HL Deb 17 December 1987 vol 491 cc865-6

1.40 p.m.

The Earl of Arran rose to move, That the draft order laid before the House on 5th May be approved [20th Report from the Joint Committee, Session 1986–87].

The noble Earl said: My Lords, the two draft orders before your Lordships' House this afternoon implement the recommendations made by the Boundary Commission for England in two reports. These two reports do however cover the same interim review of constituency boundaries, so that it is entirely appropriate that they should be taken together.

The Boundary Commission announced its second 1986 interim review of 55 constituencies in December 1986. Draft proposals were published in January 1987, and in the case of 53 of the 55 constituencies there was general agreement. The proposals for two constituencies, Ipswich and Suffolk Coastal, were, however, the subject of a petititon opposing them, and the commission ordered that a public inquiry should be held. The commission decided, however, to report immediately on the 53 uncontentious constituencies, and this was the report laid before the House on 6th May.

The local inquiry into the remaining two constituencies was held on 12th May, and the assistant commissioner upheld the commission's proposals. A separate report on Ipswich and Suffolk Coastal was made to my right honourable friend the Home Secretary, and laid before the House on 21st October.

The Boundary Commission's purpose in undertaking these reviews is to ensure that the parliamentary constituency boundaries are realigned with local government boundaries which have been altered by the Local Government Boundary Commission. All the changes proposed are the minimum necessary to realign the boundaries.

In 12 of the 13 counties under consideration this afternoon the changes to the constituencies affect comparatively few electors—between two and 527. The changes in Lancashire are more extensive, with up to 2,375 electors moving between constituencies, although the net effects are less.

The orders implementing these changes are similar in form to the Welsh Constituencies Order recently approved by your Lordships' House. The Joint Committee on Statutory Instruments has considered them. Articles 2 to 13 of the No. 3 Order and Article 2 of the No. 4 Order substitute the constituencies in the schedule for those which exist at present. Article 1(3) of the No. 3 Order, which was laid before the House at a time when a general election was in the air, will come into effect when it is made by Her Majesty in Council. Article 1(2) of the No. 4 Order requires that the order shall come into force 14 days after it is made. Both orders will, however, take effect at the next general election, and will not affect any by-elections held in the meantime.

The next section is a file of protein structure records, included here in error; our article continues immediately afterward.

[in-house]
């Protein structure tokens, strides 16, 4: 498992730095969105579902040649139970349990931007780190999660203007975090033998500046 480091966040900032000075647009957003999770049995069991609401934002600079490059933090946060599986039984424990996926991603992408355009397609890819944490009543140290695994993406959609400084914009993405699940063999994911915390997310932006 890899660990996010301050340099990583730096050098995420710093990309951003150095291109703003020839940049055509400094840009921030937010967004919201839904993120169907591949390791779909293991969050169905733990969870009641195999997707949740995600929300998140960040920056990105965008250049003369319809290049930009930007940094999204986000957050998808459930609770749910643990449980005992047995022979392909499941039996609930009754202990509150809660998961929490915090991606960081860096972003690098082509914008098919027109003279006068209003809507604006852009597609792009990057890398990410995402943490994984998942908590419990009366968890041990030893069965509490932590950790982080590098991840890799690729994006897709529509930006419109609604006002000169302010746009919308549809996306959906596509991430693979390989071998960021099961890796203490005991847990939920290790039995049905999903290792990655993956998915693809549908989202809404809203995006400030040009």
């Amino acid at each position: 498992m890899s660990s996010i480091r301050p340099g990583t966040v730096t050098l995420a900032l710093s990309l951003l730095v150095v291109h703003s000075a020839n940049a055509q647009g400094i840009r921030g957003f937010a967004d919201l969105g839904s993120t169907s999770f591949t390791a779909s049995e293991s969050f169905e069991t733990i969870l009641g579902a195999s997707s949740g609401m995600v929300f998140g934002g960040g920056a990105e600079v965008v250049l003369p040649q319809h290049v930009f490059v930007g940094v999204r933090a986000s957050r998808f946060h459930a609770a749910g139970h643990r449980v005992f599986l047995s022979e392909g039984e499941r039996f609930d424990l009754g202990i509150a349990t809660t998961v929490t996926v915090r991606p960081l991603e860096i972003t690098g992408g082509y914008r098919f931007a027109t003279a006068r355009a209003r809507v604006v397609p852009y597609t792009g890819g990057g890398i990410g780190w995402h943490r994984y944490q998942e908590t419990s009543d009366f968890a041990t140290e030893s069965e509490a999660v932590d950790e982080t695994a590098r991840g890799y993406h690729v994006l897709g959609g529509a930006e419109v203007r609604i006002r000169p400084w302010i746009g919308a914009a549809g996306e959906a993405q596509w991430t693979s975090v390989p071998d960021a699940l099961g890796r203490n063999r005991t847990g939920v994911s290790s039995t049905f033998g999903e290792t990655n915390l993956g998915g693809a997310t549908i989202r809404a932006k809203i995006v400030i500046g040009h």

My Lords, I commend these orders to your Lordships' House.

Moved, That the order laid before the House on 5th May be approved [20th Report from the Joint Committee, Session 1986–87].—(The Earl of Arran.)

1.45 p.m.

Lord Underhill

My Lords, I am grateful to the noble Earl for explaining the two orders. I have read fully both reports of the Boundary Commission and I have noticed, as he has said quite rightly, that very few electors are involved in the constituencies concerned.

It may be argued that we in this unelected House should not be worried about constituencies. As we have no votes we have all the more reason to be interested in certain matters because ultimately the elected Chamber decides upon matters that we may be considering.

There are two important points of principle which I have noted from the report and to which I wish to draw attention. The noble Earl referred to the local inquiry into the Ipswich and Suffolk coastal constituencies. The question was raised by an individual about the marginality of one of the constituencies affected. The deputy commissioner made it absolutely clear that he did not know which way people would vote but in any case he would reject any discussion whatever on the question of marginality of constituencies.

The other point affected my own constituency of Epping Forest where I note that there were no objections to the recommendation. However, the local Conservative Association thought that the time and cost involved in preparing these interim reports were wasted and it accordingly protested. However it did not disagree with the representations.

I agree completely with what the commission has said; namely, that apart from the fact that it has a duty to look at these interim reports, it is also important that we should have identity between local authorities and parliamentary constituencies not merely because of those two bodies, which is very important, but also because of the effect upon the organisation of political parties.

With those two observations which I have drawn from the reports I naturally support the two orders.

The Earl of Arran

My Lords, I am grateful for the general air of satisfaction which the noble Lord, Lord Underhill, has expressed. As regards his other comments I take due note of them.

On Question, Motion agreed to.